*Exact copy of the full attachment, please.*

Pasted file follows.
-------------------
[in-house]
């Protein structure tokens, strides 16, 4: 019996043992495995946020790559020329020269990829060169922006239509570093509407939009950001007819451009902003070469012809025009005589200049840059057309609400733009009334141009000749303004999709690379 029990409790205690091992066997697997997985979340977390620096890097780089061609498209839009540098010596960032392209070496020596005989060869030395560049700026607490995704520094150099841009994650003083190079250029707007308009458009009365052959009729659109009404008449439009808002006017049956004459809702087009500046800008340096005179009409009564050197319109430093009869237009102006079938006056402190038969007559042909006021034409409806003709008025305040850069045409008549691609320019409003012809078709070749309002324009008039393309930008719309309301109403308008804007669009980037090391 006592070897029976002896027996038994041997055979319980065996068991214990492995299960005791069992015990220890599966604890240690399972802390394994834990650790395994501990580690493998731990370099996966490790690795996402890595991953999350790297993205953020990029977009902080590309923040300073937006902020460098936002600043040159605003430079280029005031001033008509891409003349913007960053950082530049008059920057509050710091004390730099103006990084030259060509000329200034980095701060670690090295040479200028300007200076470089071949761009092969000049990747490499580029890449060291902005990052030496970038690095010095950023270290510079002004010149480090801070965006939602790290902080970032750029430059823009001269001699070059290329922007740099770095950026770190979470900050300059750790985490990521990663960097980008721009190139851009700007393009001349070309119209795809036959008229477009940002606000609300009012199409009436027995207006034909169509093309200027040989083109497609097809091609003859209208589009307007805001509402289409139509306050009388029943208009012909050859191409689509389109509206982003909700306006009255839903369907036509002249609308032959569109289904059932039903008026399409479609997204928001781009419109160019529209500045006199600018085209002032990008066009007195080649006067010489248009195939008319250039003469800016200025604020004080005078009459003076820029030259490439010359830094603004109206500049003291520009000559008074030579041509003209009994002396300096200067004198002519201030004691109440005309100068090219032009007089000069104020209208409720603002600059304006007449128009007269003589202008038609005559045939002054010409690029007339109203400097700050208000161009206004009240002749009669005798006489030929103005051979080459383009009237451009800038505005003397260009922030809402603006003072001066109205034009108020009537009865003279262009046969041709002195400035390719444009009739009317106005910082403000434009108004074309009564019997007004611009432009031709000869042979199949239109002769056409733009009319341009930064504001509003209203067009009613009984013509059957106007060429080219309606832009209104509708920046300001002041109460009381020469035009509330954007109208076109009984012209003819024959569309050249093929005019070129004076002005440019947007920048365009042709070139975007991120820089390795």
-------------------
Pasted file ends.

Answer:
[in-house]
């Protein structure tokens, strides 16, 4: 019996043992495995946020790559020329020269990829060169922006239509570093509407939009950001007819451009902003070469012809025009005589200049840059057309609400733009009334141009000749303004999709690379 029990409790205690091992066997697997997985979340977390620096890097780089061609498209839009540098010596960032392209070496020596005989060869030395560049700026607490995704520094150099841009994650003083190079250029707007308009458009009365052959009729659109009404008449439009808002006017049956004459809702087009500046800008340096005179009409009564050197319109430093009869237009102006079938006056402190038969007559042909006021034409409806003709008025305040850069045409008549691609320019409003012809078709070749309002324009008039393309930008719309309301109403308008804007669009980037090391 006592070897029976002896027996038994041997055979319980065996068991214990492995299960005791069992015990220890599966604890240690399972802390394994834990650790395994501990580690493998731990370099996966490790690795996402890595991953999350790297993205953020990029977009902080590309923040300073937006902020460098936002600043040159605003430079280029005031001033008509891409003349913007960053950082530049008059920057509050710091004390730099103006990084030259060509000329200034980095701060670690090295040479200028300007200076470089071949761009092969000049990747490499580029890449060291902005990052030496970038690095010095950023270290510079002004010149480090801070965006939602790290902080970032750029430059823009001269001699070059290329922007740099770095950026770190979470900050300059750790985490990521990663960097980008721009190139851009700007393009001349070309119209795809036959008229477009940002606000609300009012199409009436027995207006034909169509093309200027040989083109497609097809091609003859209208589009307007805001509402289409139509306050009388029943208009012909050859191409689509389109509206982003909700306006009255839903369907036509002249609308032959569109289904059932039903008026399409479609997204928001781009419109160019529209500045006199600018085209002032990008066009007195080649006067010489248009195939008319250039003469800016200025604020004080005078009459003076820029030259490439010359830094603004109206500049003291520009000559008074030579041509003209009994002396300096200067004198002519201030004691109440005309100068090219032009007089000069104020209208409720603002600059304006007449128009007269003589202008038609005559045939002054010409690029007339109203400097700050208000161009206004009240002749009669005798006489030929103005051979080459383009009237451009800038505005003397260009922030809402603006003072001066109205034009108020009537009865003279262009046969041709002195400035390719444009009739009317106005910082403000434009108004074309009564019997007004611009432009031709000869042979199949239109002769056409733009009319341009930064504001509003209203067009009613009984013509059957106007060429080219309606832009209104509708920046300001002041109460009381020469035009509330954007109208076109009984012209003819024959569309050249093929005019070129004076002005440019947007920048365009042709070139975007991120820089390795």